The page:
1, 254894,286 + 924}0,35, retaining 4 places of decimals. 2. 4109,2351 + 240,409, retaining 3 places of decimals. 3. 31710,438 -- 5713,96, retaining 5 places of decimals. 4. 9130,8 -- 2173,24, retaining 3 places of decimals. 5. 6710,984.75 -- 69,4875, retaining 4 places of decimals. 6. 54,98675 -- 375,849, retaining 3 places of decimals. 7. 121698,25 + 3141,59, retaining 5 places of decimals. 8, 671,49384 + 498,5395, retaining 4 places of decimals.

RULE OF PROPORTION:

Proportion is the equality of Ratios, and the terms of equal ratios are called Proportionals. Ratio, when applied to the subject of arithmetic, is the mutual relation of two numbers of the same kind to one another, . with respect to quantity; or is the comparative magnitude of two numbers of the same kind. Numbers are said to have ratio to each other when they are such, that the less can be multiplied, so as to exceed the greater. The two numbers compared are called the terms of the ratio, the first the antecedent, and the latter the consequent. Ratios are equal when similar parts of their antecedents are respectively contained the same number of times in their consequents, thus, the ratio of 6 to 8 is equal to the ratio of 9 to 12; because 2 the third part of 6, and 3 the third-part of 9, are contained, the one in 8, and the other in 12, each 4 times. And if each of these be expressed as a fraction, making the antecedents the numerators, and consequents the denominators, the expressions thus formed will be equal, that is 4-3 and +”,-3; in either cases, 6 is said to have to 8, the same ratio which 9 has to 12, or it is simply said, that 6 is to 9 as 8 is to 12. Ratio is expressed by the aid of 2 dots interposed between the terms of the ratio, and the identity or equality of two ratios by 4 dots interposed between the ratios, thus 6:8::9 : 12 denotes, that the ratio of 6 to 8 is the same or equal to the ratio of 9 to 12. Proportion consists of three terms at least. Three numbers are said to be proportional, when the ratio of the first to the second, is the same as the ratio of the second to the fourth ; as 2, 4, 8, where 4-#=2, both the same ratio, for 4 is as much greater in comparison of 2, as 8 is greater than 4. - - Four numbers are said to be proportional, when the ratio of the first to the second is the same as the ratio of the third to the fourth, as of 2:4:: 5: 10, where 3- $:=2, both the same ratio. Four numbers are also said to be proportional, when by comparing them together by two and two, they either give equal products or equal quotients; suppose the former numbers 2:4: 5 10; in comparing them together by multiplication, we have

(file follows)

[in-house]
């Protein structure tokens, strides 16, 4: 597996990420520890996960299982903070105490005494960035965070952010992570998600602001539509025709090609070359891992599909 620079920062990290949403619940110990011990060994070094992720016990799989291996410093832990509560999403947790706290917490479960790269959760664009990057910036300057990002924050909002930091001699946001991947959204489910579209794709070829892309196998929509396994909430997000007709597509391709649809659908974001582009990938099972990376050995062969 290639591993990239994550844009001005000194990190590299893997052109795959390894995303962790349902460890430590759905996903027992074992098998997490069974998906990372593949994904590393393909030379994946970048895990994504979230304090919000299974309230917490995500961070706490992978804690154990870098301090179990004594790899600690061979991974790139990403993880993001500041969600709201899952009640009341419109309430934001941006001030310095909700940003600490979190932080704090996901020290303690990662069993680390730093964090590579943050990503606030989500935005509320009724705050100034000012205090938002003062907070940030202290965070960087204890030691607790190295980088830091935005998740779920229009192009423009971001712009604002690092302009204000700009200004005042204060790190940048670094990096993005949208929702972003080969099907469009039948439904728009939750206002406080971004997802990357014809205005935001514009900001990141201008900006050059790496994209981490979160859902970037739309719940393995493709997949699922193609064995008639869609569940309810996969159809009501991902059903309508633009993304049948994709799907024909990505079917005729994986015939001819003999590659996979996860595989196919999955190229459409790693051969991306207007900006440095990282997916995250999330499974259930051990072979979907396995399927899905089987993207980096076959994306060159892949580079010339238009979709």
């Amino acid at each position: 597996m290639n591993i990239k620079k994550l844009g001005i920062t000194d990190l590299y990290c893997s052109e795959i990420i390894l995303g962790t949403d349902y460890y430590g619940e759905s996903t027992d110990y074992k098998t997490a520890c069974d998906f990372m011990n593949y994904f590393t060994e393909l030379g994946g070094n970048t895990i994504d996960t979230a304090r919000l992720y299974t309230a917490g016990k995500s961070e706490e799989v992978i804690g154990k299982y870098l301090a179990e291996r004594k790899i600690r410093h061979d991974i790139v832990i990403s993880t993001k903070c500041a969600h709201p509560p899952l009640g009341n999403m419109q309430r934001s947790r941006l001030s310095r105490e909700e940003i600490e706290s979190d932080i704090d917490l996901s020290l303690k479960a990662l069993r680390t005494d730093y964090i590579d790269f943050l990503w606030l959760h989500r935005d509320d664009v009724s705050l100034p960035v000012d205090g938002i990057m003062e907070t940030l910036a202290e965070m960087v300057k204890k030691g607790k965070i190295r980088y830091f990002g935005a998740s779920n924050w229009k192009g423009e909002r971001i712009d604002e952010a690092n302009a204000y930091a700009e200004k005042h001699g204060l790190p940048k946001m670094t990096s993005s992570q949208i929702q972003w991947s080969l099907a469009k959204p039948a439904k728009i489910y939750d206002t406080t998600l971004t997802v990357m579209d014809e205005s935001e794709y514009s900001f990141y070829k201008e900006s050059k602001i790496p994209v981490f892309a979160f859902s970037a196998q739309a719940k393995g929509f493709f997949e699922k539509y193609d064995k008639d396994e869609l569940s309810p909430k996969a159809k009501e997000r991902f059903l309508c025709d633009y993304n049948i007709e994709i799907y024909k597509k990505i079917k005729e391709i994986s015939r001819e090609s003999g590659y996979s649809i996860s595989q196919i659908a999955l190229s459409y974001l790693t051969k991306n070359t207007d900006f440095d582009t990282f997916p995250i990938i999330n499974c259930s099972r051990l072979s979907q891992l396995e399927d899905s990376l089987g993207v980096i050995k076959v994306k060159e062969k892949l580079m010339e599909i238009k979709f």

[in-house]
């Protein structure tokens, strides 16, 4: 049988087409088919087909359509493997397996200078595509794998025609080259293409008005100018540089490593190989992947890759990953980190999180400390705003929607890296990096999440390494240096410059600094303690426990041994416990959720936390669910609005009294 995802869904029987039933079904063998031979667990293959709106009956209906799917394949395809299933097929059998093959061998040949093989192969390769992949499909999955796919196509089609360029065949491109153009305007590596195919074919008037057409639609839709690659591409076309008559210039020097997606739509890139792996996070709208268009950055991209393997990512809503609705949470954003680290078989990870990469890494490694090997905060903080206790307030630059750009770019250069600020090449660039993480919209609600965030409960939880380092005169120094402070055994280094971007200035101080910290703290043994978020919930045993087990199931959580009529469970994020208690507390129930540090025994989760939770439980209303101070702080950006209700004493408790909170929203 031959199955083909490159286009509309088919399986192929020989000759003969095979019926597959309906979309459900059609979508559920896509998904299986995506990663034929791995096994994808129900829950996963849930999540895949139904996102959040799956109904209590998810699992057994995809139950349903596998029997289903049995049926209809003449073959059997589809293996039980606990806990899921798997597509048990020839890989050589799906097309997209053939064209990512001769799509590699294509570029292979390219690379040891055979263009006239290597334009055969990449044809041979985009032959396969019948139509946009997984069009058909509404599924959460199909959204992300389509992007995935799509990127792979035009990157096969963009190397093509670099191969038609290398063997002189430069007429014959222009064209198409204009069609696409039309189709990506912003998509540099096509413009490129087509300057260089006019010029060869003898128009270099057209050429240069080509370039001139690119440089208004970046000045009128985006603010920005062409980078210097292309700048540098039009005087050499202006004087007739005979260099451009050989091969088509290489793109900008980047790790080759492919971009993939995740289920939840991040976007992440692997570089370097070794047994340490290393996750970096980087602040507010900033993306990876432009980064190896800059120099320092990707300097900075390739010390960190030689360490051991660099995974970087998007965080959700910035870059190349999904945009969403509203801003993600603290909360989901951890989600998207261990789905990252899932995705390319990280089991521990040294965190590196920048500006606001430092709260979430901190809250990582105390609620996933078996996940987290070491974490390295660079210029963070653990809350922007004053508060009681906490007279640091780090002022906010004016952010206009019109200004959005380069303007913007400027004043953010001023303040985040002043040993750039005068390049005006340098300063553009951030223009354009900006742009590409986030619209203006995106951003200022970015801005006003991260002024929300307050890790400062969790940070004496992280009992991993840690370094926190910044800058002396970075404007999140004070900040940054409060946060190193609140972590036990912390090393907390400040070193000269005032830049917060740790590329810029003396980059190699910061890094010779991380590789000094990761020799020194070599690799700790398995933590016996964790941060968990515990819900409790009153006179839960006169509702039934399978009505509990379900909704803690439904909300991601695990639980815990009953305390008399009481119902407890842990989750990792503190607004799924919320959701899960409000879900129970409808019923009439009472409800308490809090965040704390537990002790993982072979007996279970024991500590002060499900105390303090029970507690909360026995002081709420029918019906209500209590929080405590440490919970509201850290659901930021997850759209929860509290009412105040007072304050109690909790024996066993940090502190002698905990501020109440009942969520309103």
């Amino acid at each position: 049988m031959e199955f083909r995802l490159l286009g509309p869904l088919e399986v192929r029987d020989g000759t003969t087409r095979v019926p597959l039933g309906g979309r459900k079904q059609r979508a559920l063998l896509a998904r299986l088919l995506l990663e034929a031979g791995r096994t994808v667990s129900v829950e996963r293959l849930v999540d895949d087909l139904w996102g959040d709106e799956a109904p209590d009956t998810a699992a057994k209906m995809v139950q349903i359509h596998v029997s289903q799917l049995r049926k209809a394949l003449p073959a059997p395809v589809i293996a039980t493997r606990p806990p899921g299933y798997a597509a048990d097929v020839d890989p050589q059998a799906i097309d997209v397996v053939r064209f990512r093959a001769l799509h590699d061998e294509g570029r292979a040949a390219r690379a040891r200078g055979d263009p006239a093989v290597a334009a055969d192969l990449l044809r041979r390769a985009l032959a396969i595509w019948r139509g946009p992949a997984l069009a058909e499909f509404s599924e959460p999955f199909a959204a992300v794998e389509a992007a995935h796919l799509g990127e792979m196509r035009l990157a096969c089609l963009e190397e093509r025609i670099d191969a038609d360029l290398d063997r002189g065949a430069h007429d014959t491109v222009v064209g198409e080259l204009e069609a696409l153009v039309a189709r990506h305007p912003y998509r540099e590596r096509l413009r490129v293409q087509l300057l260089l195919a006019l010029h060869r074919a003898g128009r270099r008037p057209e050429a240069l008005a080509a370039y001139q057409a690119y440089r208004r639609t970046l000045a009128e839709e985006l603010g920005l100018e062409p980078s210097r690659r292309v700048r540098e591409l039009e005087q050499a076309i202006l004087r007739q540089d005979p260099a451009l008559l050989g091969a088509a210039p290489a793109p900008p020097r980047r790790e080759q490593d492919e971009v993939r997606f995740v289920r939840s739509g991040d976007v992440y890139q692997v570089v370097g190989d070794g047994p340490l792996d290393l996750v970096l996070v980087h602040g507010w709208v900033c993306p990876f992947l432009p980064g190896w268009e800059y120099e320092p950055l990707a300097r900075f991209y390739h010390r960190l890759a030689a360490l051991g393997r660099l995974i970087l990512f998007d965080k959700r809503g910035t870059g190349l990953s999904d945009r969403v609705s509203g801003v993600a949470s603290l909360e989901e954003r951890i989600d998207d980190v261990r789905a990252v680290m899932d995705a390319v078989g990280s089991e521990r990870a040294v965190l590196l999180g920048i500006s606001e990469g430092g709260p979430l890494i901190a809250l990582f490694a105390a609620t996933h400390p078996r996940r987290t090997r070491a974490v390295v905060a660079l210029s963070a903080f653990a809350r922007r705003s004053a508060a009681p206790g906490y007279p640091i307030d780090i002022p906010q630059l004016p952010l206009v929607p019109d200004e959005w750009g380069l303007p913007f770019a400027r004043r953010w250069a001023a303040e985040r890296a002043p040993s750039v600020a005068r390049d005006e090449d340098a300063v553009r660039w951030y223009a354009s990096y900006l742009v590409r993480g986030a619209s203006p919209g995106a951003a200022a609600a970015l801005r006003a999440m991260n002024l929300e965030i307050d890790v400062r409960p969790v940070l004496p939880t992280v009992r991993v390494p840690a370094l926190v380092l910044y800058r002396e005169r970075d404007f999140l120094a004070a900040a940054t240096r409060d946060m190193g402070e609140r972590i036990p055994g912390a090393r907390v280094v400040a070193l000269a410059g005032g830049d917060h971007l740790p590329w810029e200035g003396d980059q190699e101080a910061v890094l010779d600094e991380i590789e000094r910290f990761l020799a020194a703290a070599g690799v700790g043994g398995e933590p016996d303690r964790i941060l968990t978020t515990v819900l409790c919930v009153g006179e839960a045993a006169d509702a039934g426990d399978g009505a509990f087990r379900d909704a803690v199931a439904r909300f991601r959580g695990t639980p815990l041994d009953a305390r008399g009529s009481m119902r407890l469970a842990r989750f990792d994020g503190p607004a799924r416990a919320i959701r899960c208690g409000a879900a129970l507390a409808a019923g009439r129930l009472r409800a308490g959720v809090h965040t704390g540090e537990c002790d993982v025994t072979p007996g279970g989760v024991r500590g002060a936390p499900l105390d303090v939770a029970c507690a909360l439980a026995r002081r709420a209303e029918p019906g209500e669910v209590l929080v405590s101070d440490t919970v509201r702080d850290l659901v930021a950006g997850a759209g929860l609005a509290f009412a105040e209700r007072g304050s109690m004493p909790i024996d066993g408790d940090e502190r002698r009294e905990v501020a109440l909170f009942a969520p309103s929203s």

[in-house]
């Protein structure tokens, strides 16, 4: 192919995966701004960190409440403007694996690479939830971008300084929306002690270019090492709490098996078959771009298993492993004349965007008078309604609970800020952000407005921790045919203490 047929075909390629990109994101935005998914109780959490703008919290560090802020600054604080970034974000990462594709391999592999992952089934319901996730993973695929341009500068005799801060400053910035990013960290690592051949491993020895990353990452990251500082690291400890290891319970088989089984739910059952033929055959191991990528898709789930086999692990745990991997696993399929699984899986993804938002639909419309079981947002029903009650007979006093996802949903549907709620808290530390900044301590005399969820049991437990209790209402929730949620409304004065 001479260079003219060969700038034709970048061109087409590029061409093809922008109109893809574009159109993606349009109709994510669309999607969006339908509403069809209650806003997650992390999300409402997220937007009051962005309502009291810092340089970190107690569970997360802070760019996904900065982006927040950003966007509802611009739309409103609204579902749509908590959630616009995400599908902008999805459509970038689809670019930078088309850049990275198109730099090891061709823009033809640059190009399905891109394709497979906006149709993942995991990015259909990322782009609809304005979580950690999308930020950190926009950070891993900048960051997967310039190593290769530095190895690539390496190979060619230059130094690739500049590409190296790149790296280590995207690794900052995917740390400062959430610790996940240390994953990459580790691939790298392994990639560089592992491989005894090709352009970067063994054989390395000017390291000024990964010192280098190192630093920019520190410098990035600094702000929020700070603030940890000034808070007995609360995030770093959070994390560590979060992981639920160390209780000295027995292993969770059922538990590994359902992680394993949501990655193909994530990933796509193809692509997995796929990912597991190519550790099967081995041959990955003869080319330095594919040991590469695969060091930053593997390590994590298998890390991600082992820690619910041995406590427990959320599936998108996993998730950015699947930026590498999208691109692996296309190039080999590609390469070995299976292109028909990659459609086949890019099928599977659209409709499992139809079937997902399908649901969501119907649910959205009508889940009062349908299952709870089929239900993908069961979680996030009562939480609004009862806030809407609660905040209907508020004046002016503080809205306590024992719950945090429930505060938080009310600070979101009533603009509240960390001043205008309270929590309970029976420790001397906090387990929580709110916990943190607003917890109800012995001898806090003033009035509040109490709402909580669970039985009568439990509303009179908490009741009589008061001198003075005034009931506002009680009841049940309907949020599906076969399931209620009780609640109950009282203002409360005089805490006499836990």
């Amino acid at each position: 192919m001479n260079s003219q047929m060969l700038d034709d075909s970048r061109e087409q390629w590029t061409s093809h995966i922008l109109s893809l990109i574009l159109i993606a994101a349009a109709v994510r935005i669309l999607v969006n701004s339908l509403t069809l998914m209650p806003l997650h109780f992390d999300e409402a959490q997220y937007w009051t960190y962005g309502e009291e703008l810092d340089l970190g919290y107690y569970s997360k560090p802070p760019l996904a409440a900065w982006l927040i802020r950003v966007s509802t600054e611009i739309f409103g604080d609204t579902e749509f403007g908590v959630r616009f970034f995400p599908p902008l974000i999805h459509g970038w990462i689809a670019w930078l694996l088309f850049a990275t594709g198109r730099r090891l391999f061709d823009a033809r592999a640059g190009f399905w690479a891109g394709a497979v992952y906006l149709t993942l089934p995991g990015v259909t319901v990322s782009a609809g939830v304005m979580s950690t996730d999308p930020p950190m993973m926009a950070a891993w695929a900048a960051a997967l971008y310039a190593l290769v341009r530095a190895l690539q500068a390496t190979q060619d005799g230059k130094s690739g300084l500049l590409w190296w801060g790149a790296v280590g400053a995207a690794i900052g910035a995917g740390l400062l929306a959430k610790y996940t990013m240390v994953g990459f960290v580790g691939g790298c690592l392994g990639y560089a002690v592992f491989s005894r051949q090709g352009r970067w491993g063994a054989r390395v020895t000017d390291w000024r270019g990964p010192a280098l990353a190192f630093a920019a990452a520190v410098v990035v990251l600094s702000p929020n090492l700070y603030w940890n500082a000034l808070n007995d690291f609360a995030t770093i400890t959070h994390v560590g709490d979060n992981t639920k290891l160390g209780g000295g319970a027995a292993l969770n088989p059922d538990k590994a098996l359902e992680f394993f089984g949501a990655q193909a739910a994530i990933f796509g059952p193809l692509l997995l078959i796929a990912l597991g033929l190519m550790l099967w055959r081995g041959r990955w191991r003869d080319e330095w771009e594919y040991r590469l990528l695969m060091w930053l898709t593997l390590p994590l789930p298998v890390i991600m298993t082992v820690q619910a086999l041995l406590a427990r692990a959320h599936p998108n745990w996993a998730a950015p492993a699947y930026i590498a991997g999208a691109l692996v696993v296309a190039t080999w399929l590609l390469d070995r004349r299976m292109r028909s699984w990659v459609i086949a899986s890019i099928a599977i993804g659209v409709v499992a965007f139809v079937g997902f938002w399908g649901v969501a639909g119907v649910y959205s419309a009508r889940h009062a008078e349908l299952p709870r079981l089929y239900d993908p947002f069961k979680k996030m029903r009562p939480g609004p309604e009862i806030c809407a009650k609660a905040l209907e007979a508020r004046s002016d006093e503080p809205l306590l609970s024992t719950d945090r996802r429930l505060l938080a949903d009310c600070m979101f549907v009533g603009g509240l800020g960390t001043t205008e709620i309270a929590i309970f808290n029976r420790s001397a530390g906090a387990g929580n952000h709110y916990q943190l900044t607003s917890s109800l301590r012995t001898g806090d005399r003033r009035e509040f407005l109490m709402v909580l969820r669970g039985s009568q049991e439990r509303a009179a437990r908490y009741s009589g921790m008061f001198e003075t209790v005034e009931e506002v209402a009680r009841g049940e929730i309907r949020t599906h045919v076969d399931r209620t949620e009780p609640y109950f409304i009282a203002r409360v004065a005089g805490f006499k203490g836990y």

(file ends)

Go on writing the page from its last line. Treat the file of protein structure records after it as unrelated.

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therefore, 2 : 4:: 5 : 10 are called proportional numbers. , Now let the same numbers be compared by division, and we have

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By this comparison the numbers are also said to be proportional. - In this kind of comparing four numbers, there is no need to try for more equal products or quotients than one set of each sort ; for either case will determine the proportionality independent of the other. But it must be observed, that in any 4 proportional numbers, there will be but one set of equal products, and 2 sets of equal quotients, the smaller numbers being divisors. When two numbers of the same kind, of different magnitudes are compared, it is instantly seen, that one of them is greater than the other; thus, if we compare 4 and 1, the former is evidently 4 times greater than the latter, and if each of these be multiplied by any common multiplier, as 2, the products 8, and 2 will bear the same comparative magnitudes to each other, as the original numbers, for in proportion as 4 exceeds 1, so will 8 exceed 2, and the numbers being placed, as under, will form what is called an analogy or proportion. - * , - 4 : 1 ::8 : 2. * The like will hold good, with any numbers or multipliers, and as it is evident, that this position is correct, with respect to the products, arising from a common multiplier; it is equally the case with respect to the quotients, arising from the division of two numbers by a common divisor; thus if we make choice of 4 and 10, and multiply and divide each of them by 2, by the multiplication there will result 8 and 20, and by the division 2 and 5, by which we may form two separate analogies, from the first - 4 : 10 : :8 : 20

2 : 5::4: 10

and from the second